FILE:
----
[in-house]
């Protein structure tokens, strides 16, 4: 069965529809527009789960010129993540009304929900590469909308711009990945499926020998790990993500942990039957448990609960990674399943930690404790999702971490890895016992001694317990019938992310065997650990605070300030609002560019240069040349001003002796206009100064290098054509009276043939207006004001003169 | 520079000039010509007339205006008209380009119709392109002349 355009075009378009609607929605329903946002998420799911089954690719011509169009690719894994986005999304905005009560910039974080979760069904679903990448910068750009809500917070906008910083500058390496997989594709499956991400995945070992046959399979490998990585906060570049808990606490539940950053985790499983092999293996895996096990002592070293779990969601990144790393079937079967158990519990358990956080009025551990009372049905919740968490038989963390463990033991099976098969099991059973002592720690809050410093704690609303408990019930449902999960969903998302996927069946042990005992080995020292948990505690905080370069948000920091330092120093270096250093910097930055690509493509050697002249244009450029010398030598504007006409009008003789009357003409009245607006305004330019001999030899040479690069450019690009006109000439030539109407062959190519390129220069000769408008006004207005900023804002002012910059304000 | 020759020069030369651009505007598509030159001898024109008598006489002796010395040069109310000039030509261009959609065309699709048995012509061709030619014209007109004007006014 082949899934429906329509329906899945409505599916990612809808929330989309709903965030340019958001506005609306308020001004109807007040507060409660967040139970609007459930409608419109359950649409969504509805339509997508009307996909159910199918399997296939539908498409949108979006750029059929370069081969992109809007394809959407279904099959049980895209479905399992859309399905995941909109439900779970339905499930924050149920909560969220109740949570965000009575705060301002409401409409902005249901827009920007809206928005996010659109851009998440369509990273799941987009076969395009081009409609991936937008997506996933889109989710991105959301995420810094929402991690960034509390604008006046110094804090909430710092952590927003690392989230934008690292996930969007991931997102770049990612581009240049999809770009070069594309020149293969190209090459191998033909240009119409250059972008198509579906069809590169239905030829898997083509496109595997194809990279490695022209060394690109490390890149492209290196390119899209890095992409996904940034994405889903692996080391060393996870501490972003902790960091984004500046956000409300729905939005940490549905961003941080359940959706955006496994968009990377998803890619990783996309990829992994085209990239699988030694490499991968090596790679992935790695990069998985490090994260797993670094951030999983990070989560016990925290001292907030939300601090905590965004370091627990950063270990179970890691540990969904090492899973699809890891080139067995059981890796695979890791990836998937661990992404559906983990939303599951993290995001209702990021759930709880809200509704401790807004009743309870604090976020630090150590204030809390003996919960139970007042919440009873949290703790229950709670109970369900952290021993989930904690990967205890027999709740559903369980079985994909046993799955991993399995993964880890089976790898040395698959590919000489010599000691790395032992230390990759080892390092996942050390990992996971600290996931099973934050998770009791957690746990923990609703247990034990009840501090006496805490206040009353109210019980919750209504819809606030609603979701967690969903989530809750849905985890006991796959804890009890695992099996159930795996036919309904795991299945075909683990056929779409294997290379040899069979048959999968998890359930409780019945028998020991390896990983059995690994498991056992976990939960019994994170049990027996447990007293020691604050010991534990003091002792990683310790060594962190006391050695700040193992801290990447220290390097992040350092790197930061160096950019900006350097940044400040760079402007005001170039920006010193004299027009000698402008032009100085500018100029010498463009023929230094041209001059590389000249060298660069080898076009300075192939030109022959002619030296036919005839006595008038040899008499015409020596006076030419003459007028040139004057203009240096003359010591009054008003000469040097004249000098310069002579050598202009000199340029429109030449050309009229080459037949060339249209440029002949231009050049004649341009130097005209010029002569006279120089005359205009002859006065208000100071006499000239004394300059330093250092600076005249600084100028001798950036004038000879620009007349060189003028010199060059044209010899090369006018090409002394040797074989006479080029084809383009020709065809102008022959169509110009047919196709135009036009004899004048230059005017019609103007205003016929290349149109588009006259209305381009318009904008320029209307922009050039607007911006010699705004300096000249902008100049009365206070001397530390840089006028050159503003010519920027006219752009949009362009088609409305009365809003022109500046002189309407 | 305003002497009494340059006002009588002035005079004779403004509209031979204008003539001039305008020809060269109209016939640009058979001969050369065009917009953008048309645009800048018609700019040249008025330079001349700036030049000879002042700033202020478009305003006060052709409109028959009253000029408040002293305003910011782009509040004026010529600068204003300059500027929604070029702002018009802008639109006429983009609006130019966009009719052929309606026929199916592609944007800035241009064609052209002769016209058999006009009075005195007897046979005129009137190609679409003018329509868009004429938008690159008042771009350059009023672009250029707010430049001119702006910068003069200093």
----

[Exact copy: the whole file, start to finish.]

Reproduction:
[in-house]
């Protein structure tokens, strides 16, 4: 069965529809527009789960010129993540009304929900590469909308711009990945499926020998790990993500942990039957448990609960990674399943930690404790999702971490890895016992001694317990019938992310065997650990605070300030609002560019240069040349001003002796206009100064290098054509009276043939207006004001003169 | 520079000039010509007339205006008209380009119709392109002349 355009075009378009609607929605329903946002998420799911089954690719011509169009690719894994986005999304905005009560910039974080979760069904679903990448910068750009809500917070906008910083500058390496997989594709499956991400995945070992046959399979490998990585906060570049808990606490539940950053985790499983092999293996895996096990002592070293779990969601990144790393079937079967158990519990358990956080009025551990009372049905919740968490038989963390463990033991099976098969099991059973002592720690809050410093704690609303408990019930449902999960969903998302996927069946042990005992080995020292948990505690905080370069948000920091330092120093270096250093910097930055690509493509050697002249244009450029010398030598504007006409009008003789009357003409009245607006305004330019001999030899040479690069450019690009006109000439030539109407062959190519390129220069000769408008006004207005900023804002002012910059304000 | 020759020069030369651009505007598509030159001898024109008598006489002796010395040069109310000039030509261009959609065309699709048995012509061709030619014209007109004007006014 082949899934429906329509329906899945409505599916990612809808929330989309709903965030340019958001506005609306308020001004109807007040507060409660967040139970609007459930409608419109359950649409969504509805339509997508009307996909159910199918399997296939539908498409949108979006750029059929370069081969992109809007394809959407279904099959049980895209479905399992859309399905995941909109439900779970339905499930924050149920909560969220109740949570965000009575705060301002409401409409902005249901827009920007809206928005996010659109851009998440369509990273799941987009076969395009081009409609991936937008997506996933889109989710991105959301995420810094929402991690960034509390604008006046110094804090909430710092952590927003690392989230934008690292996930969007991931997102770049990612581009240049999809770009070069594309020149293969190209090459191998033909240009119409250059972008198509579906069809590169239905030829898997083509496109595997194809990279490695022209060394690109490390890149492209290196390119899209890095992409996904940034994405889903692996080391060393996870501490972003902790960091984004500046956000409300729905939005940490549905961003941080359940959706955006496994968009990377998803890619990783996309990829992994085209990239699988030694490499991968090596790679992935790695990069998985490090994260797993670094951030999983990070989560016990925290001292907030939300601090905590965004370091627990950063270990179970890691540990969904090492899973699809890891080139067995059981890796695979890791990836998937661990992404559906983990939303599951993290995001209702990021759930709880809200509704401790807004009743309870604090976020630090150590204030809390003996919960139970007042919440009873949290703790229950709670109970369900952290021993989930904690990967205890027999709740559903369980079985994909046993799955991993399995993964880890089976790898040395698959590919000489010599000691790395032992230390990759080892390092996942050390990992996971600290996931099973934050998770009791957690746990923990609703247990034990009840501090006496805490206040009353109210019980919750209504819809606030609603979701967690969903989530809750849905985890006991796959804890009890695992099996159930795996036919309904795991299945075909683990056929779409294997290379040899069979048959999968998890359930409780019945028998020991390896990983059995690994498991056992976990939960019994994170049990027996447990007293020691604050010991534990003091002792990683310790060594962190006391050695700040193992801290990447220290390097992040350092790197930061160096950019900006350097940044400040760079402007005001170039920006010193004299027009000698402008032009100085500018100029010498463009023929230094041209001059590389000249060298660069080898076009300075192939030109022959002619030296036919005839006595008038040899008499015409020596006076030419003459007028040139004057203009240096003359010591009054008003000469040097004249000098310069002579050598202009000199340029429109030449050309009229080459037949060339249209440029002949231009050049004649341009130097005209010029002569006279120089005359205009002859006065208000100071006499000239004394300059330093250092600076005249600084100028001798950036004038000879620009007349060189003028010199060059044209010899090369006018090409002394040797074989006479080029084809383009020709065809102008022959169509110009047919196709135009036009004899004048230059005017019609103007205003016929290349149109588009006259209305381009318009904008320029209307922009050039607007911006010699705004300096000249902008100049009365206070001397530390840089006028050159503003010519920027006219752009949009362009088609409305009365809003022109500046002189309407 | 305003002497009494340059006002009588002035005079004779403004509209031979204008003539001039305008020809060269109209016939640009058979001969050369065009917009953008048309645009800048018609700019040249008025330079001349700036030049000879002042700033202020478009305003006060052709409109028959009253000029408040002293305003910011782009509040004026010529600068204003300059500027929604070029702002018009802008639109006429983009609006130019966009009719052929309606026929199916592609944007800035241009064609052209002769016209058999006009009075005195007897046979005129009137190609679409003018329509868009004429938008690159008042771009350059009023672009250029707010430049001119702006910068003069200093």